Overall, women identified more risks than men did; 81 were related to the wildlife topic (vs. 70 for men), and 99 were related to the livelihood topic (vs. 65 for men). Gender similarities and differences varied depending on both topic and dimension. For instance, in the people dimension of the "local livelihoods" topic, women named a broad range of risks, while men provided more detail on a smaller number; one example is "infrastructure," which was named by both men and women but further defined only by men to include roads, buildings, schools, and clinics. Although both groups frequently overlapped when providing lists of things--such as dangerous animals or activities that cause wildlife-disrupting noise pollution--one group often gave more examples than another. Both sexes, for instance, listed buffaloes, elephants, hyenas, lions, and porcupines as dangerous animals, but only men added hippos and crocodiles to that list. There were also cases where one gender thought of issues or relationships not mentioned by the other. For example, only women emphasized a relationship between wildlife and disease transmission, but only men discussed the importance of resource competition between wildlife and livestock. Other topic-dimension combinations, such as the habitat dimension of the "wildlife" topic, produced very similar responses from people of both genders. Similarly, results of the interviews suggested that both males and females had similar risk perceptions associated with human-wildlife conflict, though women were significantly more likely to be "highly worried" about the potential impacts of HWC on local livelihoods.
The combination of gender similarities and differences documented here suggests that men and women may complement each other nicely when it comes to thinking about conservation issues related to human-wildlife conflict. At the same time, the presence of gender-specific ideas and attitudes indicates that conservationists should try to avoid a "one-size-fits-all" approach to designing, and drumming up support for, new management plans. For instance, men and women in the current study both acknowledged the need for wildlife deterrents. However, women see some deterrents as a source of risk to wildlife and therefore may not support the use of these devices. In situations such as this, alternative techniques could be suggested, or conservationists might provide evidence indicating that there is no need to worry about the desired method. Either way, knowledge of the gender difference could ultimately make the mitigation plan more effective by rendering it more widely attractive throughout the community; over the long run, this could save considerable money, time, and effort.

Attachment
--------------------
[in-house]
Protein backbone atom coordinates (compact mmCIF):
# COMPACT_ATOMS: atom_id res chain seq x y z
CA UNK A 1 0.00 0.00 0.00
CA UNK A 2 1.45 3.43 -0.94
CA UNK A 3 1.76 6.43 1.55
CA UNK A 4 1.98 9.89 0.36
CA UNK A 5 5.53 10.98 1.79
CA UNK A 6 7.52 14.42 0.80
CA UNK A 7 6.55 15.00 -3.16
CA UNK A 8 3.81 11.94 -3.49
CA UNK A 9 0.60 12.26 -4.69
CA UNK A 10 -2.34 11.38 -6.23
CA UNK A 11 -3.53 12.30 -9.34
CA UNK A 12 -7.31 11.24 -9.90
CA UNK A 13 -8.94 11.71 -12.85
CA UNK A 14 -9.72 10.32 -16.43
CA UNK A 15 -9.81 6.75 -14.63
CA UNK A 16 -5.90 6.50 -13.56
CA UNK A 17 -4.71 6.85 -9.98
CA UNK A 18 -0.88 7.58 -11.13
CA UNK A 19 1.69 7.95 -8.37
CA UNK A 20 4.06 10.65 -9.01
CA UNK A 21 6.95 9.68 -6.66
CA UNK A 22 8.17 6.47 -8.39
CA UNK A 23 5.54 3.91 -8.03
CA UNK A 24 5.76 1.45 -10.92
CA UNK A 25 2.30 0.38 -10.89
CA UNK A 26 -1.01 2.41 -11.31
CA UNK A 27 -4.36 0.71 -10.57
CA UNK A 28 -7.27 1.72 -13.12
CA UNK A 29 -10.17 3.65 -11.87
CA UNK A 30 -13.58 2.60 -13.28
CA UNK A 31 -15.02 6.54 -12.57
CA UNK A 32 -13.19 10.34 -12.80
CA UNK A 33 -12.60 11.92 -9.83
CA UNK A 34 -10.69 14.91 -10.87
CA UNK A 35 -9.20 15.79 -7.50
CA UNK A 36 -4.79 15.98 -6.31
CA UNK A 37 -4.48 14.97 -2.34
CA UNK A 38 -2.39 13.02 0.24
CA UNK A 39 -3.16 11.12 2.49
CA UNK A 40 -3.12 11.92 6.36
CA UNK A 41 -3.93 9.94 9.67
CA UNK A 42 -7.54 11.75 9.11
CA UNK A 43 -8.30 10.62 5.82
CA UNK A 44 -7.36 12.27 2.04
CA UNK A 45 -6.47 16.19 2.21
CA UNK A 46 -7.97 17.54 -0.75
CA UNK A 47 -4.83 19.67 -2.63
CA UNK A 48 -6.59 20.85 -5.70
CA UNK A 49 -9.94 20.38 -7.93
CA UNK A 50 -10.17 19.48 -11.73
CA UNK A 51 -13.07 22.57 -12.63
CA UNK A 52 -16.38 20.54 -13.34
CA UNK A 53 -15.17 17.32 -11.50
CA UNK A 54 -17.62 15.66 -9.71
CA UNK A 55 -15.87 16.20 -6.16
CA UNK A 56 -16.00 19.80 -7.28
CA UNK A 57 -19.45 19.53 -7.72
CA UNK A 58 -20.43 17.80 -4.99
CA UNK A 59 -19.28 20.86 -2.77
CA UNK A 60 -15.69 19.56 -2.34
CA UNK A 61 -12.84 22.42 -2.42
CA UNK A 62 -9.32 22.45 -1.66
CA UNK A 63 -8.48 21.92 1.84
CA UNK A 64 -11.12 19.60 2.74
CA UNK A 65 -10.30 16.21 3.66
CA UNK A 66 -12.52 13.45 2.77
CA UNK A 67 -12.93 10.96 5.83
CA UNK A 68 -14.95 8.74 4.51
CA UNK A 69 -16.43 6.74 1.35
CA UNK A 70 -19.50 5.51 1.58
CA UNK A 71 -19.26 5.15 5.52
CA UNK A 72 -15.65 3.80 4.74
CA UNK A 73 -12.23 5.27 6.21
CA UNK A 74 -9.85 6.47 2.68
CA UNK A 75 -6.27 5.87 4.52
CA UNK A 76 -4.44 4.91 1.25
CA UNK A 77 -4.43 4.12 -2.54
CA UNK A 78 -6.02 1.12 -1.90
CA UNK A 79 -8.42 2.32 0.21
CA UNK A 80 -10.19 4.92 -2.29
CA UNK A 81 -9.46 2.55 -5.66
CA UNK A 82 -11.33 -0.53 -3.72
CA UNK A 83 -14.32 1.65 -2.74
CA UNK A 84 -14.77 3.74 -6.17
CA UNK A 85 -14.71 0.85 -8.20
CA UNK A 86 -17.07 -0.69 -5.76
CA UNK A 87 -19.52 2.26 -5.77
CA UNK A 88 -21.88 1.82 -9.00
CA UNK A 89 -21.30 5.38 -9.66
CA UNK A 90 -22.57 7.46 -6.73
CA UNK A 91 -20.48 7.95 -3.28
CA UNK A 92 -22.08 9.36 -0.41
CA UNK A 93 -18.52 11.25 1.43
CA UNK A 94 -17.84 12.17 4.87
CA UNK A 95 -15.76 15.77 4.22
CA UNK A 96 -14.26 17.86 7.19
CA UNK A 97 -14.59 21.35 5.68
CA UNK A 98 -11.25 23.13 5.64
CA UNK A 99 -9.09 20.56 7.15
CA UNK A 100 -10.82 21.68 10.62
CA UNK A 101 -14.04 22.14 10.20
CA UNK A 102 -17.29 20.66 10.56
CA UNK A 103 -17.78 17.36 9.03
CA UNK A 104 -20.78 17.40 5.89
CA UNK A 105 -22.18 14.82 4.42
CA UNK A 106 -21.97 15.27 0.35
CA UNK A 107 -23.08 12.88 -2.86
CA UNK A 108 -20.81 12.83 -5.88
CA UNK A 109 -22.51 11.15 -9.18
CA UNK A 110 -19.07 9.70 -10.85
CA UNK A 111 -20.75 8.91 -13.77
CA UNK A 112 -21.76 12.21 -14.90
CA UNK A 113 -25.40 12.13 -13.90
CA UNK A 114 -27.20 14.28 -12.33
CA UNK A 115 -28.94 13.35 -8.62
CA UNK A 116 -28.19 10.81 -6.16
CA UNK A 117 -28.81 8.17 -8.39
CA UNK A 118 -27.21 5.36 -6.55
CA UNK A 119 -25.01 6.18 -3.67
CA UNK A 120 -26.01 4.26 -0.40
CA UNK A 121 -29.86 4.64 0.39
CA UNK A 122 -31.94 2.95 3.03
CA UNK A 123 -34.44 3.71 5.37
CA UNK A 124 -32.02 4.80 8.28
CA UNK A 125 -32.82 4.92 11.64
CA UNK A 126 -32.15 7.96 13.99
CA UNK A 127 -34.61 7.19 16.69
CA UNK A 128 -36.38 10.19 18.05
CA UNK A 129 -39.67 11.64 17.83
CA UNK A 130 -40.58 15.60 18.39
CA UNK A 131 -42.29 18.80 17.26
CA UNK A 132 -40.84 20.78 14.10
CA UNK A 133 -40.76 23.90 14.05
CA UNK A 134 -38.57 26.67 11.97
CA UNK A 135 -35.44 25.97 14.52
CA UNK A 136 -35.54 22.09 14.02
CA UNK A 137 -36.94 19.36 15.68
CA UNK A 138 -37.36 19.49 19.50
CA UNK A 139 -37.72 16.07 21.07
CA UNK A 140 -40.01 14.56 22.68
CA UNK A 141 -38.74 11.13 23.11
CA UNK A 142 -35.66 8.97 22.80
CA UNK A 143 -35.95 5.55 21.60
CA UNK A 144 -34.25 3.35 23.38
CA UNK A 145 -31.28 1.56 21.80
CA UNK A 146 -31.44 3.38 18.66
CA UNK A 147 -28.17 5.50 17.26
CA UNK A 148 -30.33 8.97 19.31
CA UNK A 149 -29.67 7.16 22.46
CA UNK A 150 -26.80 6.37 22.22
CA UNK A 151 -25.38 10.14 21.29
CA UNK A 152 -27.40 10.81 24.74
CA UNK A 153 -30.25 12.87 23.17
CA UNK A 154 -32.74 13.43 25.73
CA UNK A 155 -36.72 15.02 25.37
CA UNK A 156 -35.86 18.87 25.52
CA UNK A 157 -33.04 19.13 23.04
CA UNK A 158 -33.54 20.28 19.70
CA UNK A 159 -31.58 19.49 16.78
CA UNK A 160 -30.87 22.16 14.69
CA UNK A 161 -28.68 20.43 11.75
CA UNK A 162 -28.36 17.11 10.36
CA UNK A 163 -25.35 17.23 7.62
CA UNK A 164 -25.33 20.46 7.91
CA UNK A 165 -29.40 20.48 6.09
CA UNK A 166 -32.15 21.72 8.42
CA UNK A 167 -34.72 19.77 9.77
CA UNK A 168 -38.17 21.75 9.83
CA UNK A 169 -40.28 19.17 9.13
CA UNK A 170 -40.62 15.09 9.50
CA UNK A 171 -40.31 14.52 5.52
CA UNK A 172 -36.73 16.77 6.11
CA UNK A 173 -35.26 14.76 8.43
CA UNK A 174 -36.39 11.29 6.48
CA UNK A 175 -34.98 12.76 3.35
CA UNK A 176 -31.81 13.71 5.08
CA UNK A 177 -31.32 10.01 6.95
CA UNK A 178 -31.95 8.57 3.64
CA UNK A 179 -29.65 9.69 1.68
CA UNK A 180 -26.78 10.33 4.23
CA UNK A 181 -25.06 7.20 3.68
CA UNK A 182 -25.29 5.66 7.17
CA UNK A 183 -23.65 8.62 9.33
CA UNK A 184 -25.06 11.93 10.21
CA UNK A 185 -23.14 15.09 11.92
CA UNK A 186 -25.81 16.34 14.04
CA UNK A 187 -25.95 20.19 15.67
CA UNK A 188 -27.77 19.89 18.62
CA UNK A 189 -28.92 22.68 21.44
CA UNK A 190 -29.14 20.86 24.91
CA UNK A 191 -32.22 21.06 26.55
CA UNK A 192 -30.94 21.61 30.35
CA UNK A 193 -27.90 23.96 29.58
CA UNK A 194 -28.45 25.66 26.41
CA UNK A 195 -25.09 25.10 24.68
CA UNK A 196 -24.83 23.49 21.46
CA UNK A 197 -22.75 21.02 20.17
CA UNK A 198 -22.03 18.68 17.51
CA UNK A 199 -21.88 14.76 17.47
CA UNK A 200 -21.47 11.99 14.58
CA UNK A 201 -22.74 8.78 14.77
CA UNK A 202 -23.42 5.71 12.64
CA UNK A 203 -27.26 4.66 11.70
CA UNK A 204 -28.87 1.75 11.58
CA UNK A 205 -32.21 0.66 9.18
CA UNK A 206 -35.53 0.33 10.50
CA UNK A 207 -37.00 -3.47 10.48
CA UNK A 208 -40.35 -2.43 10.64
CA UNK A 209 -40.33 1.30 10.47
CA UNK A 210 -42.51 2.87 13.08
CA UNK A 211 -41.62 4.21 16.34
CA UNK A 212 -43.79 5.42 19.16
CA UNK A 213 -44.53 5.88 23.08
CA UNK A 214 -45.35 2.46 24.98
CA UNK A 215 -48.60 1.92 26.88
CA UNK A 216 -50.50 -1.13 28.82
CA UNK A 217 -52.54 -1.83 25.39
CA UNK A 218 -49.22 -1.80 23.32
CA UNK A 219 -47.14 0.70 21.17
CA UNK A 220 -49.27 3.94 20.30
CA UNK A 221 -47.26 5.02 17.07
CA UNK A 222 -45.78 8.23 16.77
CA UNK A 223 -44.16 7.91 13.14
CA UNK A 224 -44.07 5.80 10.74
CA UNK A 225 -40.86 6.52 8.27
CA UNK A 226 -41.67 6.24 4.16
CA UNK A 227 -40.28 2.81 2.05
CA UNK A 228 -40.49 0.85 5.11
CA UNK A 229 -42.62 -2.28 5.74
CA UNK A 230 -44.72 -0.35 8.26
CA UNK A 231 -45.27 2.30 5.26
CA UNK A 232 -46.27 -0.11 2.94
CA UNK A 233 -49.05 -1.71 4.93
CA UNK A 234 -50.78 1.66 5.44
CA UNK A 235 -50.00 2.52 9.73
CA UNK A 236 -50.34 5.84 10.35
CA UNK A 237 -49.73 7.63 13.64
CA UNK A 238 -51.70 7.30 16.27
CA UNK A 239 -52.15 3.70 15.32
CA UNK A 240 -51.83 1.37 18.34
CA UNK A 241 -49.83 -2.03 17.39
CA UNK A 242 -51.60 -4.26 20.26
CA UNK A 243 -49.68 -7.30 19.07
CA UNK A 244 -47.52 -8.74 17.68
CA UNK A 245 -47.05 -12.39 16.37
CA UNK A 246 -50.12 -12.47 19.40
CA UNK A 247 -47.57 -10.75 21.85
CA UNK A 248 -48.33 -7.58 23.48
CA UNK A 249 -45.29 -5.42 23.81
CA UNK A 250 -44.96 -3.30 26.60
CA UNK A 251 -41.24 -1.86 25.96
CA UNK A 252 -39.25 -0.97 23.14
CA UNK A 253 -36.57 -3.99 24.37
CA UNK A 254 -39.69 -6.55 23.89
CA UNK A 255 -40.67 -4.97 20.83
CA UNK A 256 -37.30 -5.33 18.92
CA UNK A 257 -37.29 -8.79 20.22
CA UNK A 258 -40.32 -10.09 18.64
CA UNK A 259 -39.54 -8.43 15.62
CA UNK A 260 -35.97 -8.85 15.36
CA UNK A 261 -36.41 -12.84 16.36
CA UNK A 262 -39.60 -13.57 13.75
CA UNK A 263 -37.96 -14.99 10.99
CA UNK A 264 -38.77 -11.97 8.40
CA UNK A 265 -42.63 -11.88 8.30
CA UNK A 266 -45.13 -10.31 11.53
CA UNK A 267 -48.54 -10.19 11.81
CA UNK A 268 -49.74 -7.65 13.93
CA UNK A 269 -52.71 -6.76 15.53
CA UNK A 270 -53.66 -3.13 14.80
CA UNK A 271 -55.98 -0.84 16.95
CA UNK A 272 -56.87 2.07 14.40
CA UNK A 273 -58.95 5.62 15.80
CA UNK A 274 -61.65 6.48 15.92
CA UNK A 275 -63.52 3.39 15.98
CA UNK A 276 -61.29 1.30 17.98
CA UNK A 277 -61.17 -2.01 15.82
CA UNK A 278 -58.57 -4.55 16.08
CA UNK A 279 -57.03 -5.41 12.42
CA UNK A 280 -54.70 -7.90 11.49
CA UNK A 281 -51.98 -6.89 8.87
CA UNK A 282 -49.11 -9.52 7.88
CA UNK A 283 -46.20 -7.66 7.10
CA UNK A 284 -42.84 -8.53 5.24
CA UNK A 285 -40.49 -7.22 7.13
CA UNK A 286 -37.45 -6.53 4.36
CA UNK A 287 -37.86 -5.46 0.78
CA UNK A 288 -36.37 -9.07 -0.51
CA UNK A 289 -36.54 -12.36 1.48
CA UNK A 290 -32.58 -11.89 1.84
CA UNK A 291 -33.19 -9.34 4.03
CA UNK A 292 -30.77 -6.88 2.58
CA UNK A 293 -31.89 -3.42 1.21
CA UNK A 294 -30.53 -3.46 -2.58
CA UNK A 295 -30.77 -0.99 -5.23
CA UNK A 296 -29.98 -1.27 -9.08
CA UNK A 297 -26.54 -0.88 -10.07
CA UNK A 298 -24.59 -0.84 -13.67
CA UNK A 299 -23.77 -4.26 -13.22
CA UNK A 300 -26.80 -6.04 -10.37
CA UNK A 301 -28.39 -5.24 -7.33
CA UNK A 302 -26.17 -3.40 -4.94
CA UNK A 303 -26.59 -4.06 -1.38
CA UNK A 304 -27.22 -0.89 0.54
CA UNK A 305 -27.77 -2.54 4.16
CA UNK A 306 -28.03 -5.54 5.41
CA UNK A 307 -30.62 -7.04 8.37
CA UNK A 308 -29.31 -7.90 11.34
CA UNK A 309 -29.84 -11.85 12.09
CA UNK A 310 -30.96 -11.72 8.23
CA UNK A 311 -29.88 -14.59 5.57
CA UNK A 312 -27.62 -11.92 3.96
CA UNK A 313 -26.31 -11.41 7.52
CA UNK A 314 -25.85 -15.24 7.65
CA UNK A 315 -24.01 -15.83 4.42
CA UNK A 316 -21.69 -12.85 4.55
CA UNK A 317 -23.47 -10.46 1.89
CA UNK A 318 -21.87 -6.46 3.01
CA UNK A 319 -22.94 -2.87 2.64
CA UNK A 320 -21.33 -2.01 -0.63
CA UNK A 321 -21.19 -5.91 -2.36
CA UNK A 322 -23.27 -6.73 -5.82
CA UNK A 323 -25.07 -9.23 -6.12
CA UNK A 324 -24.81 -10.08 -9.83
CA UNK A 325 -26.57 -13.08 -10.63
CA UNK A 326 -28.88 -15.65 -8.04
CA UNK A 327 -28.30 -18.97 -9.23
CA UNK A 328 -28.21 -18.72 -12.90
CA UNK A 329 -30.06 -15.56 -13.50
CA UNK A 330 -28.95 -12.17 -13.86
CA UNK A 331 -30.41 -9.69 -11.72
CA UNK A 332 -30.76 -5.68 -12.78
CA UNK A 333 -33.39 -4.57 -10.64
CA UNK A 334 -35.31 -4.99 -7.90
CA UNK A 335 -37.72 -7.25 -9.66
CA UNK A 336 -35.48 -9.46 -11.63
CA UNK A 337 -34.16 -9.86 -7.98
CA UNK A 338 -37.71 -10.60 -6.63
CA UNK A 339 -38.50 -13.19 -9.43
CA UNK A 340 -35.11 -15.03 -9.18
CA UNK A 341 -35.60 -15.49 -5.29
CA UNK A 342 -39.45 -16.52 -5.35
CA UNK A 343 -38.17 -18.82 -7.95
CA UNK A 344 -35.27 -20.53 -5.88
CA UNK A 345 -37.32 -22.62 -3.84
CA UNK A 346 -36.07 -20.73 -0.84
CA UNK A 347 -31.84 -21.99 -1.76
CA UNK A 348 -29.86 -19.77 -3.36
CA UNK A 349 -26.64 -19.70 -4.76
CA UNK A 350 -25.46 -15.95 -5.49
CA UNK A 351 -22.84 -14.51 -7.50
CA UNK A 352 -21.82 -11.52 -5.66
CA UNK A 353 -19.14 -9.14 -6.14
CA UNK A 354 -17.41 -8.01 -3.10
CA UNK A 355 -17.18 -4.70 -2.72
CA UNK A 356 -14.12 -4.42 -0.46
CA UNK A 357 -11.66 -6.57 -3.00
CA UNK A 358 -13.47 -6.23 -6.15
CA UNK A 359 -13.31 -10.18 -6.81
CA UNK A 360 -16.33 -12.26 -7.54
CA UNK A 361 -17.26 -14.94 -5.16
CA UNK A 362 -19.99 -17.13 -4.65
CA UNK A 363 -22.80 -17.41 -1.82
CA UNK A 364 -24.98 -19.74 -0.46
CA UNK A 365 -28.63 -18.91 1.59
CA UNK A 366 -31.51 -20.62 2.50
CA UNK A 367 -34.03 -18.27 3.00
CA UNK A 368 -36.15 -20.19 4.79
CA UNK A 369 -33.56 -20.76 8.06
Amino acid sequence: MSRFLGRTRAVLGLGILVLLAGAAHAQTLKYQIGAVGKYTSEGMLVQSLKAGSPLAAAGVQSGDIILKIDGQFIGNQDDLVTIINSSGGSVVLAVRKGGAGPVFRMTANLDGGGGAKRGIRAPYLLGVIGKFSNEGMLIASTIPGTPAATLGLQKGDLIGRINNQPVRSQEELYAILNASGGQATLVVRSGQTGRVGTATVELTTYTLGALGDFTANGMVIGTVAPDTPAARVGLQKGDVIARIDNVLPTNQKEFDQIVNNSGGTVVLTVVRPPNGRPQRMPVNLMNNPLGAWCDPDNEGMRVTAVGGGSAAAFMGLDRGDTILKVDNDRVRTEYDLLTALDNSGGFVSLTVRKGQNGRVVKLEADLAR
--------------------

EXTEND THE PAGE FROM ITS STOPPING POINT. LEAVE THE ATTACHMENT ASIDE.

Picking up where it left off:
The researchers also point out the opportunity to combine both men's and women's concerns in order to achieve different goals simultaneously. As an example, they cite the use of fences, which can be used to both reduce disease transmission (a concern of women) and diminish resource competition between wildlife and domestic stock (a concern of men). Techniques such as this allow "knowledge about gender [to be] leveraged to explicitly craft and assess interventions that more purposefully respond to the needs and perceptions of different groups." This, the researchers hope, will allow conservationists to think of gender not merely "as an explanatory variable for understanding how different groups think about conservation issues," but as an opportunity to reduce human-wildlife conflict by improving management plans.
Gore, M.L. and Kahler, J.S. 2012. Gendered risk perceptions associated with human-wildlife conflict: implications for participatory conservation. PLoS ONE 7(3):e32901.